The Generosity Experiment: Day 10
Finding out what happens when you look for opportunities to give. To start from Day 1, click here.
This story is taken from Dec 4, 2008, The Generosity Experiment.
My husband and I just got back from lunch. This was a rare occasion. Ususally our schedules and the distance from each other’s place of employment (45 minutes) is not convenient for a noontime rendezvous. But today was special – not a special occasion – but an ordinary Wednesday afternoon opportunity to eat at one of my favorite places, The Wooden Spoon, and introduce him to it. They’re famous for their desserts.
As we were gazing at the list of scrumptious pies on the chalkboard, I kept noticing a mother and daughter sitting next to the menu. The woman was older and the daughter was a 40+ woman with Down Syndrome. My heart ached for them. They didn’t say much to each other, but ate their food and sipped their hot chocolate and tea. It’s in these moments that I swallow back tears and ask ‘Why?!’
I looked across the table at my husband and tried to whisper to him what I wanted to do. The restaurant was loud and it took a couple of tries, but I finally was able to communicate the plan. He easily agreed. I quickly pushed back my chair, headed toward the kitchen, and found our waitress. I told her we wanted to pay for this mother and daughter’s lunch. “Just put their lunch on our bill and if they ask who did it, please don’t tell them.” She simply smiled and told me she would take care of it.
As we ate our meal, I would occasionally glance their direction. Then the waitress brought their to-go box and placed her hand on the mother’s back as she leaned in to tell her the news. There was a pause and the woman looked up at the waitress with disbelief.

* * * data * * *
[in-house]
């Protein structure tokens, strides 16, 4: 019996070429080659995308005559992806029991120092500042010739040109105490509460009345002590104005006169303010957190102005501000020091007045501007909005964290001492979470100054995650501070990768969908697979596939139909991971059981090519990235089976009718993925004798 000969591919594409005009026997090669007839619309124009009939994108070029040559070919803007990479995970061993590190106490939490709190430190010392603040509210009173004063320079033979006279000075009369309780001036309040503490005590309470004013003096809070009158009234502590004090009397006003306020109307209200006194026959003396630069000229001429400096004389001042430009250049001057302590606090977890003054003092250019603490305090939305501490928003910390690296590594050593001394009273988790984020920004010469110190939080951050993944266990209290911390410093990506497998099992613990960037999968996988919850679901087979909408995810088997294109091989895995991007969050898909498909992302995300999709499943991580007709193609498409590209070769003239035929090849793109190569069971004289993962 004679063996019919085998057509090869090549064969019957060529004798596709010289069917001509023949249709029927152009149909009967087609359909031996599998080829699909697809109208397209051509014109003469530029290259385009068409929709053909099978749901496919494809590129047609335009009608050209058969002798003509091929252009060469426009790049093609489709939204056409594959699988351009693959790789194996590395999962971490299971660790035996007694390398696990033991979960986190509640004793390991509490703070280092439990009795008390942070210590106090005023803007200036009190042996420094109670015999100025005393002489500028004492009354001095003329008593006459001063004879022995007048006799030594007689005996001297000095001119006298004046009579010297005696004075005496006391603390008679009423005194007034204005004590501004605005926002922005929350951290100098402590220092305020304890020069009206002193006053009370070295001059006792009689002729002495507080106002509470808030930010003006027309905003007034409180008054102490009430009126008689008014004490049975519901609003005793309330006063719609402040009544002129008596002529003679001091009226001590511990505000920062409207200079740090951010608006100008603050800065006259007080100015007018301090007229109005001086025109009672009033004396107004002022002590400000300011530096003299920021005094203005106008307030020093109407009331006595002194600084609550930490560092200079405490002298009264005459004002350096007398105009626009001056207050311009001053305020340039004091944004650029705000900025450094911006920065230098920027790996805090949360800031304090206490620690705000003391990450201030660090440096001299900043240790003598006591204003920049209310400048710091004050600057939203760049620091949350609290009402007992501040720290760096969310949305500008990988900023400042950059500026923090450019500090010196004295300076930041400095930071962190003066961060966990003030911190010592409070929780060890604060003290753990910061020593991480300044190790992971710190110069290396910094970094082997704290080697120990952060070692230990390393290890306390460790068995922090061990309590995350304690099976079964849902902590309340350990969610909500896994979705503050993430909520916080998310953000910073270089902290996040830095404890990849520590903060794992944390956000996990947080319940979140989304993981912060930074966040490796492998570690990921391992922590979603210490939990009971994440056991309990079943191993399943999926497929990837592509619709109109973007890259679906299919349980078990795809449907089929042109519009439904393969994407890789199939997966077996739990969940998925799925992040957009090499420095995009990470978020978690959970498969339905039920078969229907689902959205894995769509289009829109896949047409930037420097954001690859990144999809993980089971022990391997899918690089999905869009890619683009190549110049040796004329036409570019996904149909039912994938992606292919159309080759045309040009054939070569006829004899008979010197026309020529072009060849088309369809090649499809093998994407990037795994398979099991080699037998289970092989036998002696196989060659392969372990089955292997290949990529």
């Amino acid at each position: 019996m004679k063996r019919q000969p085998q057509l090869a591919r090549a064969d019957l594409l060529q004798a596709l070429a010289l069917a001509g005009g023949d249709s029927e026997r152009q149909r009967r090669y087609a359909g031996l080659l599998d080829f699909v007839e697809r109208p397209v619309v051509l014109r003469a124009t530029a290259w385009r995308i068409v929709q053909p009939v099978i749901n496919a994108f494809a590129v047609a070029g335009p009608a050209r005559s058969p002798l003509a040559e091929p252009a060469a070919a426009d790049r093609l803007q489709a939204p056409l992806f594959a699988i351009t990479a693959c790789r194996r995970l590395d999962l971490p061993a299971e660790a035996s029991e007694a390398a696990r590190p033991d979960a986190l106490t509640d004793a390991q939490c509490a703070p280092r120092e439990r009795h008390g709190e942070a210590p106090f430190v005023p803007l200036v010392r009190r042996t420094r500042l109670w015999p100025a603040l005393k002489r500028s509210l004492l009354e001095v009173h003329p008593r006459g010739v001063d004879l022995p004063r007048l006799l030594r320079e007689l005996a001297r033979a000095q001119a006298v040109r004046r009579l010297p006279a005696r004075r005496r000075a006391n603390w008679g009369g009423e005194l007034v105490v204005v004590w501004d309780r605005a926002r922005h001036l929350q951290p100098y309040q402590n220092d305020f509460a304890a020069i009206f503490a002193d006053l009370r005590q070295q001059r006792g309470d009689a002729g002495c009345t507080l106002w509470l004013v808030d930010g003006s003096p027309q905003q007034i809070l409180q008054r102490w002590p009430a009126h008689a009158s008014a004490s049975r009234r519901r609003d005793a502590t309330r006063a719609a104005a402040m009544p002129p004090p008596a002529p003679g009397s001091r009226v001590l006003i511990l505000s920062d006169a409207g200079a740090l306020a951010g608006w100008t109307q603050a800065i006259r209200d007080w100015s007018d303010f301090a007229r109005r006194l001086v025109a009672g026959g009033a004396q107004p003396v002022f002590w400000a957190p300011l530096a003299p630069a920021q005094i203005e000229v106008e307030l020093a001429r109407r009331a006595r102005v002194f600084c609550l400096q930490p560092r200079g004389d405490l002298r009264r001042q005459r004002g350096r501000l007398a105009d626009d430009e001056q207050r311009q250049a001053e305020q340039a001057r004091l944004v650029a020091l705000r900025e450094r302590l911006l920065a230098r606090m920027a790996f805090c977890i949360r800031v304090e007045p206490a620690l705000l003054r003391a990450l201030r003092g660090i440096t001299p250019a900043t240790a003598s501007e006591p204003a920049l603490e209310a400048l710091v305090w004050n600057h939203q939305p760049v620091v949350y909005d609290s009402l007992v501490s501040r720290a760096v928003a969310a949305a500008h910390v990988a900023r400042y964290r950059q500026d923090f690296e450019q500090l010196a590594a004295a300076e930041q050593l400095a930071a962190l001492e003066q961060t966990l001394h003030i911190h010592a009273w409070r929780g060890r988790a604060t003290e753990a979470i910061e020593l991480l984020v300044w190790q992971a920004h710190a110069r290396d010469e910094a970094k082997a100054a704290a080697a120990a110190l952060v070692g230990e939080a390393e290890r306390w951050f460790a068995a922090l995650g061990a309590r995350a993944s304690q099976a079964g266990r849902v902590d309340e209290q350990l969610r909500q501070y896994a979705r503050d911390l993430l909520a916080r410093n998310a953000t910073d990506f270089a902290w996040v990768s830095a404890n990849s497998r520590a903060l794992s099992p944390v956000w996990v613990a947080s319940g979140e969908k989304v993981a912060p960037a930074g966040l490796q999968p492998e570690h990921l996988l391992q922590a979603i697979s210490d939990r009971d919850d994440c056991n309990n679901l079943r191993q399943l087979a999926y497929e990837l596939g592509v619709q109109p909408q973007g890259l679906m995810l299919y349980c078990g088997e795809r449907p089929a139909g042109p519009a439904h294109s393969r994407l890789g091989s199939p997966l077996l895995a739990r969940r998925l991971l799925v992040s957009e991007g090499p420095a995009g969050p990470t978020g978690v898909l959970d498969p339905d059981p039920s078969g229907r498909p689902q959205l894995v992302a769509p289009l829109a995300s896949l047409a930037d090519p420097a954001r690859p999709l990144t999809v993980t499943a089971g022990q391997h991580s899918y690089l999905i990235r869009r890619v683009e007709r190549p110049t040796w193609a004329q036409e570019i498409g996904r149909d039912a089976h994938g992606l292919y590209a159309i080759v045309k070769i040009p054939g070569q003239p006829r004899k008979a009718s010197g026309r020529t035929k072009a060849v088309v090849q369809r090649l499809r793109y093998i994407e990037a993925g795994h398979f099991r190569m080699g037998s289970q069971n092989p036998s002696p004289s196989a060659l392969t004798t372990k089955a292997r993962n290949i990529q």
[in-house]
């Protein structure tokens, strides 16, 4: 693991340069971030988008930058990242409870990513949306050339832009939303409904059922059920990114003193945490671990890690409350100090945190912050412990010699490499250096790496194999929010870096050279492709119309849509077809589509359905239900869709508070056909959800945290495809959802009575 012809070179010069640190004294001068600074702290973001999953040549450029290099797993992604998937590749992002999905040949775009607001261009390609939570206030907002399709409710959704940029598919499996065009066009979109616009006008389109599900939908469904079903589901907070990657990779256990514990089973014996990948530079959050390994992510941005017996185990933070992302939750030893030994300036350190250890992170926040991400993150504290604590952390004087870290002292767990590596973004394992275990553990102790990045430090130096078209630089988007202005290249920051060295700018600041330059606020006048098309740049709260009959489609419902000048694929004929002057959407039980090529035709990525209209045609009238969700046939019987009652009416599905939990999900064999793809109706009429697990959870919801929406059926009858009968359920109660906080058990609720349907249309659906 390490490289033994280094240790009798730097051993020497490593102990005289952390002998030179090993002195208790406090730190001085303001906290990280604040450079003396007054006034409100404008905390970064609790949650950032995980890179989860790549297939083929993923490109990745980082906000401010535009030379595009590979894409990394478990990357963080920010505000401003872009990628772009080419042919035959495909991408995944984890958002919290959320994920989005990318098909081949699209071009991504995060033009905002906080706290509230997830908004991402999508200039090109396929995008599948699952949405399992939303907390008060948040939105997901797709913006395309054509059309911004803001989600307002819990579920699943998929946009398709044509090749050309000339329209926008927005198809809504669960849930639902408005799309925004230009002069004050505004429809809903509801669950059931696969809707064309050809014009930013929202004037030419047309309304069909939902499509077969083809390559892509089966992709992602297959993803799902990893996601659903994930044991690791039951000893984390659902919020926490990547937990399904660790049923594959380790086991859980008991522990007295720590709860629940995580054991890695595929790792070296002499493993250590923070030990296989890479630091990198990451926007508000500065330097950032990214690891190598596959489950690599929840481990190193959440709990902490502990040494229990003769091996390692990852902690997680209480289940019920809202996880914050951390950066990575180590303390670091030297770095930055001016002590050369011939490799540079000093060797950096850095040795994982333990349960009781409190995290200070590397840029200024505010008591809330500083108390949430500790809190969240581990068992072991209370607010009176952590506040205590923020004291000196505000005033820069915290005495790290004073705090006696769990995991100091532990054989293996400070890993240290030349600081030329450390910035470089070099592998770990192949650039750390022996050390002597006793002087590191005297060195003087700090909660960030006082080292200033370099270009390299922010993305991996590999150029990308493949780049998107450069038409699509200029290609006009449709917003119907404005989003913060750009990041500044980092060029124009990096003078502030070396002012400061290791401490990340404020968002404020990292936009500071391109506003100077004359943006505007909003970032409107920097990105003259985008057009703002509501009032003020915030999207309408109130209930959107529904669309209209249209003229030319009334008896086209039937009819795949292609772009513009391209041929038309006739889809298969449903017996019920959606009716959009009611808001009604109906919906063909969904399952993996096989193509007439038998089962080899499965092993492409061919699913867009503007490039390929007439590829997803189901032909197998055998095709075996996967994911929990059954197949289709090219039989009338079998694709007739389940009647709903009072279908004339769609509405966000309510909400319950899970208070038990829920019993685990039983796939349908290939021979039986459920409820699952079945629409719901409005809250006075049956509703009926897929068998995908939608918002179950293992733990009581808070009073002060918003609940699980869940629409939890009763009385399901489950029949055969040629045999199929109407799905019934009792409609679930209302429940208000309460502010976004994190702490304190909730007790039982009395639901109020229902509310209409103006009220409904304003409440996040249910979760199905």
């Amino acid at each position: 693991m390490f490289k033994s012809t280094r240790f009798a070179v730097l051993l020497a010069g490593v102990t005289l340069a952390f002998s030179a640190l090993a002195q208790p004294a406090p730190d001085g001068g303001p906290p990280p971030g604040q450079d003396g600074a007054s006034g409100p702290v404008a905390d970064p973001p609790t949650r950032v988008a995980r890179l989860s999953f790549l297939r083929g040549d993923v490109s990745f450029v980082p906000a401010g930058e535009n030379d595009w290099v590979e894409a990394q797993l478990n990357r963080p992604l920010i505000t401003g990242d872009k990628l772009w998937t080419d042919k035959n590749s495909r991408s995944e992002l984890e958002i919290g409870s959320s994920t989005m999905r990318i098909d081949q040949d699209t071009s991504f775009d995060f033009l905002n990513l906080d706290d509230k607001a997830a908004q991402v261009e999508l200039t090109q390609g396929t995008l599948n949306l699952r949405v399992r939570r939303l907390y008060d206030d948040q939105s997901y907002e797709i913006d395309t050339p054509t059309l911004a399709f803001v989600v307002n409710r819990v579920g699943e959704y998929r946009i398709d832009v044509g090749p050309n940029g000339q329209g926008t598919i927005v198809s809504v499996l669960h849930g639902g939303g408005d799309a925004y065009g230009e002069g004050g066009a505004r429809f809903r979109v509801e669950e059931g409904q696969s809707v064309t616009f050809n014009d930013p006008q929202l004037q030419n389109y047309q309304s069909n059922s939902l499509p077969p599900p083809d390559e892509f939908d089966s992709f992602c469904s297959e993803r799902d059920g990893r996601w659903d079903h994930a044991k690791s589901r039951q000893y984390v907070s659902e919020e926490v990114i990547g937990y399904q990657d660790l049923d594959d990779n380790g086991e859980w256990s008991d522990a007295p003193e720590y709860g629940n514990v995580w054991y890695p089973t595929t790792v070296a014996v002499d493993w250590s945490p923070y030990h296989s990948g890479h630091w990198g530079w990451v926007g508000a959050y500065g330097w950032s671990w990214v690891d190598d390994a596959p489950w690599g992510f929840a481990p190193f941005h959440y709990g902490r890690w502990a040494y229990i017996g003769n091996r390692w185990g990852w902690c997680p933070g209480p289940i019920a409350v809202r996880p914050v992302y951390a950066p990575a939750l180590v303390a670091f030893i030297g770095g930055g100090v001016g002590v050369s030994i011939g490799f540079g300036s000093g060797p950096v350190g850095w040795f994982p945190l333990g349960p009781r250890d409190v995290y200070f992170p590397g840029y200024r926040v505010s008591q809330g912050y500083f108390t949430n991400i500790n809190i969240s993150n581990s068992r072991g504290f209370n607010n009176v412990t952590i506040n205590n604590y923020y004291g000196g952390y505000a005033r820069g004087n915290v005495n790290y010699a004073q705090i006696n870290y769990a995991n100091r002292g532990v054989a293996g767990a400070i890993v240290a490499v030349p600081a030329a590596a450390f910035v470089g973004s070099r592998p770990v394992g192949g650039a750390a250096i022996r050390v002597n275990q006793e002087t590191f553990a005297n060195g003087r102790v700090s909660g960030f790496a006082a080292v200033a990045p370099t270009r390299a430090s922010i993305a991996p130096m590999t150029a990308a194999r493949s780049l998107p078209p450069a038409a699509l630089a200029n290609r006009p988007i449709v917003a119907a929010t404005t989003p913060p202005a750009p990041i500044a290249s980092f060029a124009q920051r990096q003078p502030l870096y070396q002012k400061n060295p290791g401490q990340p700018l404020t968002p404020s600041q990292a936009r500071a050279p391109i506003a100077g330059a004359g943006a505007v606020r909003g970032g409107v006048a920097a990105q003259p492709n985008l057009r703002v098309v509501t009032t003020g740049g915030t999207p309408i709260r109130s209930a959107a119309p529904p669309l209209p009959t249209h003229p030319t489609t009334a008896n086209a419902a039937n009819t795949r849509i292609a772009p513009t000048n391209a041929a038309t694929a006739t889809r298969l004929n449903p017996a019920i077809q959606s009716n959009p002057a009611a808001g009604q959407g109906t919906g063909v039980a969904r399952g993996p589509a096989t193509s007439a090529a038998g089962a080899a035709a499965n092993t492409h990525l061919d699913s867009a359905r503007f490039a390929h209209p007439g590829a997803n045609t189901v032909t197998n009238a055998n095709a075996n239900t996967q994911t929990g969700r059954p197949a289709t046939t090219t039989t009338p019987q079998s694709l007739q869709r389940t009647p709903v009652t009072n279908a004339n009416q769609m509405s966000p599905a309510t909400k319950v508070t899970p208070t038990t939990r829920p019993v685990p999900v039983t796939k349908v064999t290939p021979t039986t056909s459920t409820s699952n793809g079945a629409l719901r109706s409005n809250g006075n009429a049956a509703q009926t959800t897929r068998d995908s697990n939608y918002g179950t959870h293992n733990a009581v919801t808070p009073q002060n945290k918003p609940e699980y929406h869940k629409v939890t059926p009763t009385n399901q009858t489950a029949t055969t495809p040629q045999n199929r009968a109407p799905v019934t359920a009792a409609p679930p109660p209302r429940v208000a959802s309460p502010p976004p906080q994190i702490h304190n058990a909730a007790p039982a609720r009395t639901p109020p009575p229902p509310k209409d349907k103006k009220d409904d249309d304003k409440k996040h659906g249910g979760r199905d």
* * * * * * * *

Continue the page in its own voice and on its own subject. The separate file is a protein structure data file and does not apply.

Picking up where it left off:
I strained to hear what was being said, while I was trying to act like I was listening to my husband and working diligently as not to make anyone in the restaurant aware of what was taking place. They got up to leave. The woman passed by my chair, not realizing we were the gift givers. Her daughter looked straight at me and said ‘Hi.’ We both smiled and I replied, ‘Hello.’
A few minutes later the cashier of the restaurant came to our table and asked if we were the ones that paid for their meal. I told her we were. She said, “That woman told me that she was 79 years old and had NEVER had anyone EVER pay for her meal. She wanted me to thank whoever did such a nice thing and let them know how much she appreciated it.”
This mother and daughter twosome could have had 13 desserts each for all we cared. It didn’t matter how much the bill was. We were going to treat them to lunch. But instead, they ‘treated’ us to a warm heart on a cold afternoon and a smile for the rest of the day.
By: Someone You May Know